Visa addresses Hollywood's pay gap as part of push around Oscars
- Visa is premiering two new ads as part of its ongoing social and digital series "Money is Changing," which focuses on helping millennial women take control of their finances, according to news shared with Marketing Dive. The platform was inspired by a survey that Visa conducted with Lieberman Research Worldwide that revealed that 89% of women think it's more expensive to be a woman and 74% of women talk to their friends about work issues, but only 27% discuss salaries.
- One spot, directed by Gia Coppola ("Palo Alto"), debuts ahead of the Oscars and spotlights women designers, directors and producers as they discuss how they've grappled and overcome the Hollywood pay gap. Another, titled "The Cost," depicts the mounting costs women can face when the don't speak up for themselves when it comes to their finances.
- The full campaign, created with agency Decoded Advertising, includes social posts on Visa's Facebook, Twitter and Instagram channels and content partnerships with Refinery29, Bustle and The Cut. Visa is also launching several new programs around the effort, including She's Next, a collaboration with the Female Founders Collective.
Visa is leveraging a closely watched event — the Oscars — to extend its messaging around empowering women to take greater control of their financial circumstances. By tapping Coppola to direct and profiling Hollywood talent, including Oscar-nominated costume designer Arianne Philips and producer-director Melissa Jones, the brand could add an element of relevancy and authenticity to its push to address the pay gap, which remains a pressing issue in the entertainment industry and elsewhere.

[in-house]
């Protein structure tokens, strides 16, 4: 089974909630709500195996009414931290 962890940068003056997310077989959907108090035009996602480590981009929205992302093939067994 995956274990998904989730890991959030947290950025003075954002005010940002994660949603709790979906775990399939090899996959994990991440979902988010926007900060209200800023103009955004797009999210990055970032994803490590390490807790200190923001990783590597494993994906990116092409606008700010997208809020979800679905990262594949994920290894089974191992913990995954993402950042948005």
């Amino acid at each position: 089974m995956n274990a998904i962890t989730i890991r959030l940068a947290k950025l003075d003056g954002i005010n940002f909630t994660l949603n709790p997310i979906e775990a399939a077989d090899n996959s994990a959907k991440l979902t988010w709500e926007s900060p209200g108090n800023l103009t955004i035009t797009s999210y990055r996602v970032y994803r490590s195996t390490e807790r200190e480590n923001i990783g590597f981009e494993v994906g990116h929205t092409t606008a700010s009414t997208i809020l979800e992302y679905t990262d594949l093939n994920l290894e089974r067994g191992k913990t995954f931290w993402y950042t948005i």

More marketers, including some from unusual categories, have launched socially conscious campaigns that examine how women's financial treatment is often unequal compared to men's. Burger King last year created a "Chick Fries" variant of its popular chicken fries menu items that came at a far higher price, representing the "pink tax" often put on products marketed to women
Along with Visa, other financial services brands are working harder to court the business of elusive millennial customers as well. Intuit, the parent company of TurboTax, QuickBooks and Mint, is working with Refinery29 to expand the publisher's "Money Diaries" platform. The content partnership includes a video series and podcast focusing on entrepreneurship and financial literacy among younger women.
Millennials consider themselves to be knowledgeable about financial matters, but just 24% demonstrate a basic understanding of managing money, according to research by the National Endowment for Financial Education and George Washington University reported in CNBC. Millennials are also saddled with more student loan debt than previous generations and have been reluctant to embrace credit cards. Sixty-three percent of younger millennials don't have any credit card compared to 35% of adults over 30 who do, per Bankrate data.